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BPF chief executive Liz Peace on today’s budget planning reforms

The planning system has held back investment and created distortions in the way that businesses compete, deterring development and growth. To address this, the Government will:
* introduce a new presumption in favour of sustainable development, so that the default answer to development is ‘yes’;

Liz Peace said: "The Government has indicated its intention to introduce a presumption in favour of sustainable development as part of the National Planning Policy Framework. We see the presumption as a crucial part of the Government’s pro-growth agenda and as a counterweight to concerns that localism could equate to nimbyism in practice, however, it must not be hedged around with so many restrictions as to be meaningless in practice."

* localise choice about the use of previously developed land, removing nationally imposed targets while retaining existing controls on greenbelt land;

Liz Peace said: "It is right that planning should prevent urban sprawl but the designation as green belt should not mean ruling out any development – the green belt should be an additional hurdle, not an insuperable barrier. Removing the targets for the proportion of new development on brownfield land should inject more flexibility, allowing much needed housing and new development to take place where brownfield land is scarce. That includes much of the South East where housing pressures are so acute."

* pilot a land auction model, starting with public sector land;

Liz Peace said: "It is right that Government should look at innovative approaches for bringing forward more land for development. However, we have serious doubts about the practicality of land auctions. We find it difficult to see how they can be compatible with the current planning system or with the Government’s Localism agenda."

* introduce a number of measures to streamline the planning applications and related consents regimes removing bureaucracy from the system and speeding it up. This will include a 12 month guarantee for the processing of all planning applications, including any appeals;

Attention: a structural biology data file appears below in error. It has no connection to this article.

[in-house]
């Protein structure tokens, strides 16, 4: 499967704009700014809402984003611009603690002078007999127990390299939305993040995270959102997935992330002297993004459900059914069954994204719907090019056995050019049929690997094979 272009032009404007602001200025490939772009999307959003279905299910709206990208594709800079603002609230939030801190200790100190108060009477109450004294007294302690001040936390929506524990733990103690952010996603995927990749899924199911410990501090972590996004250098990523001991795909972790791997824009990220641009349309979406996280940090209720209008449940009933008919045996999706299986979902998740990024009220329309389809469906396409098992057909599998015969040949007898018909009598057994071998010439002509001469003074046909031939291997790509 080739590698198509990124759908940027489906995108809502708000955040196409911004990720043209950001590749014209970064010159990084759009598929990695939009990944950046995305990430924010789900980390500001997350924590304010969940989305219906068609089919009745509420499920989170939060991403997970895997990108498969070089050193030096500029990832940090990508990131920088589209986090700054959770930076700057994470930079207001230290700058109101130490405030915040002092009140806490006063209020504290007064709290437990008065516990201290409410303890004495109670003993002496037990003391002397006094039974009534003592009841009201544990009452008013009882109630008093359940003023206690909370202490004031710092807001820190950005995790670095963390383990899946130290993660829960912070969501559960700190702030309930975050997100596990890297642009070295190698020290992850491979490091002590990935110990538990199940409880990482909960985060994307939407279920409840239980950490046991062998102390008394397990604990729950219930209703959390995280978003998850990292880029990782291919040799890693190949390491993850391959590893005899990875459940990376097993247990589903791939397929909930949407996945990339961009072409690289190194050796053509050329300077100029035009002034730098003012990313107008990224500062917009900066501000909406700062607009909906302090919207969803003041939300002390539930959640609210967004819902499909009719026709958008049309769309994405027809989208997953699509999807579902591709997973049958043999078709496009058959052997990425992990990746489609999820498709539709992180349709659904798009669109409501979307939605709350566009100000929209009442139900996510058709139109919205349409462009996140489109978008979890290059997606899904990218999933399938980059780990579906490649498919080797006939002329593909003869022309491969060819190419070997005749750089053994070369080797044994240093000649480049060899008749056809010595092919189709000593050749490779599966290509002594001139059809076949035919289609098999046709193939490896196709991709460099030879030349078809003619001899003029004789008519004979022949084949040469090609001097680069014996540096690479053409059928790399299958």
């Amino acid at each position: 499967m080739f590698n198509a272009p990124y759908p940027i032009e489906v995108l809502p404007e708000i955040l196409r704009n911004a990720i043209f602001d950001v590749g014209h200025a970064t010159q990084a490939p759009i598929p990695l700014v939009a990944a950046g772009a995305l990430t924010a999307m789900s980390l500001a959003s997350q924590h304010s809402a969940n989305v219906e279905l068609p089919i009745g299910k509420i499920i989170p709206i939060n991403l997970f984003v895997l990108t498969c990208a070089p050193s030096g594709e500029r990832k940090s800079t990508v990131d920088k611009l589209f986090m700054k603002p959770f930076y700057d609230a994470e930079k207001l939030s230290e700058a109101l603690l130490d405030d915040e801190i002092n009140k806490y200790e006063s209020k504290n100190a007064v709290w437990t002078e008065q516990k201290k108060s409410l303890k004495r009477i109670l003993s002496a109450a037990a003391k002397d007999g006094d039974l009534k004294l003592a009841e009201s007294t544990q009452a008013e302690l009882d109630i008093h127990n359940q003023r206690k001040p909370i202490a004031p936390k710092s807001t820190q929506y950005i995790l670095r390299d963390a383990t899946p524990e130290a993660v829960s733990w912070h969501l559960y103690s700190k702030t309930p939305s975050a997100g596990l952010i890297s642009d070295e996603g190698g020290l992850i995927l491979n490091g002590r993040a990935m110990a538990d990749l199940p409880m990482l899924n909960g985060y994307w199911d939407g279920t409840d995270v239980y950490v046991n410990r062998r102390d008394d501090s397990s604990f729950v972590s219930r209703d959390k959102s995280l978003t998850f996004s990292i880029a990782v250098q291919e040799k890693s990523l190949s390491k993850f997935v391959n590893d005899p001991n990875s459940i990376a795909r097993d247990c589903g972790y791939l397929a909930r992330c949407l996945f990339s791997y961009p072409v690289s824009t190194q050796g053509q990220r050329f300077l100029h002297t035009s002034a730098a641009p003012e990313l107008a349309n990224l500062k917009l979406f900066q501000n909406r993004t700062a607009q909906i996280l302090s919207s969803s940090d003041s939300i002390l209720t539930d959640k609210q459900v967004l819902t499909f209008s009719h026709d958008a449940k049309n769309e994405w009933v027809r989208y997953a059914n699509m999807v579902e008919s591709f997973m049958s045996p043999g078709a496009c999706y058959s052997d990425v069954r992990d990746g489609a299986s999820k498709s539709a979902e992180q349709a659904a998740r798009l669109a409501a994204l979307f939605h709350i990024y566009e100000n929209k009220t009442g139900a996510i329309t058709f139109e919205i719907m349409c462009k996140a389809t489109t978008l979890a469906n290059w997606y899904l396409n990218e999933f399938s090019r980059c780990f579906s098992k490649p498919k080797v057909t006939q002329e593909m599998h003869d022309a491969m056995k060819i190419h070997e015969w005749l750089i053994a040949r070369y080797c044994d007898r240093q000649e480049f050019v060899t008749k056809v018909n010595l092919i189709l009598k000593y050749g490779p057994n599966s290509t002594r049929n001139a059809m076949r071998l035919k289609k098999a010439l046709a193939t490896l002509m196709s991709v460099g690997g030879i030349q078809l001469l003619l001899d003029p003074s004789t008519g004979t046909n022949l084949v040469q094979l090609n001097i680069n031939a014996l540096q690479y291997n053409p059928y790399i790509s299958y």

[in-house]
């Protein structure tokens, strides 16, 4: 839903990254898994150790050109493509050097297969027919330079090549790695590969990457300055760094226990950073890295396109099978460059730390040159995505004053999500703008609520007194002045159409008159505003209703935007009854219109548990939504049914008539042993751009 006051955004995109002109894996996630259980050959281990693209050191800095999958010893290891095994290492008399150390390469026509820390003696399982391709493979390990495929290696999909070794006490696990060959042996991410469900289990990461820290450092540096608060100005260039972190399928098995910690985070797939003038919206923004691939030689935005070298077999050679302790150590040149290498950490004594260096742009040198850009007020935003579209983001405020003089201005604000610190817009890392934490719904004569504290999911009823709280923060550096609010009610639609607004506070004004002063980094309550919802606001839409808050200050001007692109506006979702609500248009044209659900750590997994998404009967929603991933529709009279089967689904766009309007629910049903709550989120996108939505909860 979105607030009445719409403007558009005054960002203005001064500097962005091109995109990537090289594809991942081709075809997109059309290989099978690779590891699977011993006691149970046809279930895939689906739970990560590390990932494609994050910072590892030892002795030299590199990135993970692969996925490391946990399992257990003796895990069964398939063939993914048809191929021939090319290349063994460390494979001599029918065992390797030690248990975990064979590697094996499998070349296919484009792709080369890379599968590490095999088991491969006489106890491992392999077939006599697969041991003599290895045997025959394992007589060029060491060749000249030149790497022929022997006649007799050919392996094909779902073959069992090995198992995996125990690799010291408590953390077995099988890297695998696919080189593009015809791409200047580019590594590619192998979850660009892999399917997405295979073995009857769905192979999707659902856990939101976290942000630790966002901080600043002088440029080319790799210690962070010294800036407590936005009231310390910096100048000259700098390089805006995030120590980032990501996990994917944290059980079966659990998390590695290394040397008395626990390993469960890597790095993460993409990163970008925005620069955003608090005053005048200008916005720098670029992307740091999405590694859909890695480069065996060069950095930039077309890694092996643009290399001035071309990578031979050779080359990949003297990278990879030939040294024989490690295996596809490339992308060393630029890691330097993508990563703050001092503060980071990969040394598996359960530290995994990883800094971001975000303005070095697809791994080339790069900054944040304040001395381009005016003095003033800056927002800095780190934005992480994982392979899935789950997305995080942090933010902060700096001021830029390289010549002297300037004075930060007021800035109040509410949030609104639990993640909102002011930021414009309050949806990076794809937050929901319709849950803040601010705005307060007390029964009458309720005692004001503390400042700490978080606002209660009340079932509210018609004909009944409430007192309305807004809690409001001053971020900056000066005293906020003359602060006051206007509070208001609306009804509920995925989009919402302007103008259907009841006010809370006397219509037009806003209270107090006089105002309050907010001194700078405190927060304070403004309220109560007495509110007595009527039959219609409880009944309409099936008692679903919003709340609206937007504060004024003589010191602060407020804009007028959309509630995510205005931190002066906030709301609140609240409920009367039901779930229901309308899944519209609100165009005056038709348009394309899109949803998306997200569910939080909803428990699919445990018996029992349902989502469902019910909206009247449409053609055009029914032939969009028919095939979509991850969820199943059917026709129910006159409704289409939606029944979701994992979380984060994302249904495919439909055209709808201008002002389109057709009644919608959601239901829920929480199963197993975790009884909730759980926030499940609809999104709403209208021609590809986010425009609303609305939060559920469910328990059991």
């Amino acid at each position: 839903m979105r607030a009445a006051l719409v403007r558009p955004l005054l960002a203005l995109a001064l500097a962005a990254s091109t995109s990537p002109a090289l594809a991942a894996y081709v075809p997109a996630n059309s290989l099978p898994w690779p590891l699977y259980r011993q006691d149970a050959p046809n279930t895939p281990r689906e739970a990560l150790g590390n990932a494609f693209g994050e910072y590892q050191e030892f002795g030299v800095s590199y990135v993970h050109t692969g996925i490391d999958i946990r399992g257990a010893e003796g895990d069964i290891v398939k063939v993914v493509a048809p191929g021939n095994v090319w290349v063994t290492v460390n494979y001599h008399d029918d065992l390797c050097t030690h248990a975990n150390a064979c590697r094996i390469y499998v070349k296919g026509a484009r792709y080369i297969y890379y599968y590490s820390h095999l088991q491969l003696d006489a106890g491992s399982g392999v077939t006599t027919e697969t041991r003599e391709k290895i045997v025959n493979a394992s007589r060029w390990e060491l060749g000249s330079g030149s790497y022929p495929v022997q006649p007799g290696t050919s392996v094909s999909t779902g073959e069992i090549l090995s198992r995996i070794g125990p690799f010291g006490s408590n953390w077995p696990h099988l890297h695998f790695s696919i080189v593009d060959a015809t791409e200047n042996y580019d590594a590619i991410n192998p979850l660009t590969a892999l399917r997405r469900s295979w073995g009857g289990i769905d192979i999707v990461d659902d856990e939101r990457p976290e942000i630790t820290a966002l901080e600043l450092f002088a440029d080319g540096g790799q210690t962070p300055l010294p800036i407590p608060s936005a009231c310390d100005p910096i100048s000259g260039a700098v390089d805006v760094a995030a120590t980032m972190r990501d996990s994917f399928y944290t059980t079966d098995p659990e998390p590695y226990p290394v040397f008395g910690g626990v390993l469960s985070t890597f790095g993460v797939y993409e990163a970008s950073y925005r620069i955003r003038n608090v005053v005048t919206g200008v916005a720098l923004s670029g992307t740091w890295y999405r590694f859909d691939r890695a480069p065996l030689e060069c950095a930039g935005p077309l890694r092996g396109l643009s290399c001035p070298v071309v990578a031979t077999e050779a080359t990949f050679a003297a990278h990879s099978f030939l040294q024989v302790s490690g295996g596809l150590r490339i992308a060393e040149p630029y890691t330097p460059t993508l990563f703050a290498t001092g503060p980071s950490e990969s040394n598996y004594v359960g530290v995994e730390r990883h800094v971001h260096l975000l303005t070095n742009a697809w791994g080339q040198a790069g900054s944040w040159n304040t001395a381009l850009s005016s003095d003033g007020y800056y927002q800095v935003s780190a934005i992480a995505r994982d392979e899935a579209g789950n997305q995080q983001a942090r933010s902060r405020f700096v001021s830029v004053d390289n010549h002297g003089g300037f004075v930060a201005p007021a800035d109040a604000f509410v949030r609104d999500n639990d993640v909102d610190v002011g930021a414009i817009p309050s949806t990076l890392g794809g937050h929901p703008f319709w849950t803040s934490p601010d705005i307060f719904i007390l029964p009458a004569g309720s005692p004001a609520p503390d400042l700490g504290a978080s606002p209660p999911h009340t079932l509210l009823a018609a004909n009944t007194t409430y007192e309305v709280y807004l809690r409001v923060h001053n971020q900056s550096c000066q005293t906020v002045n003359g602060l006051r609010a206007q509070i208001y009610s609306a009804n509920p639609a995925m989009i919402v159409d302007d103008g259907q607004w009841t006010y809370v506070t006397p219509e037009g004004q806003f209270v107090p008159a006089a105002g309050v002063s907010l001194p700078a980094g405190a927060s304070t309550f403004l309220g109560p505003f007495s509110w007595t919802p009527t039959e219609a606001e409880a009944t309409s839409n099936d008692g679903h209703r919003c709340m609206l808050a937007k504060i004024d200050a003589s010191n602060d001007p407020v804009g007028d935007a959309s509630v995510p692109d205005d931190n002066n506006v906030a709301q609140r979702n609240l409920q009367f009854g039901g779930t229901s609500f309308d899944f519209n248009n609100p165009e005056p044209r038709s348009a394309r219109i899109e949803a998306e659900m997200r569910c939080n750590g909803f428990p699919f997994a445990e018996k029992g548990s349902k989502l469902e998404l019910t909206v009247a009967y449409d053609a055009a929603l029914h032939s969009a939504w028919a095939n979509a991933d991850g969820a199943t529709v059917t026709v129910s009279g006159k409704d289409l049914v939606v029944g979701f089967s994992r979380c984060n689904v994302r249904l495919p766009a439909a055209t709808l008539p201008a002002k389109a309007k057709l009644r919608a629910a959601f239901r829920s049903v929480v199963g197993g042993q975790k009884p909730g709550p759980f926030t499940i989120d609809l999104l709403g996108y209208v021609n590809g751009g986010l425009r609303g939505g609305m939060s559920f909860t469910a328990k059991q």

Liz Peace said: "We welcome measures to streamline the planning system and related consents regimes through the removal of bureaucracy, particularly as local authority resources are stretched thinly at the moment. We welcome the 12 month guarantee, however we are concerned that this additional pressure could result in unnecessary rejections."

* consult on proposals to make it easier to convert commercial premises to residential.

Liz Peace said: "We hope local authorities will view this very positively. Supporting office to residential conversions will provide them with a double boost to their income, via the New Homes Bonus and the fact that there are replacing a central Government tax – business rates, with local council tax receipts. If that were not enough, conversion work will provide a much needed boost to jobs and growth and revitalise some rather shabby looking blots on our townscapes."

Enterprise Zones

1.104 The Government will make a range of policy tools available to all 21 zones:
* a 100 per cent business rate discount worth up to £275,000 over a five year period for businesses that move into an Enterprise Zone during the course of this Parliament;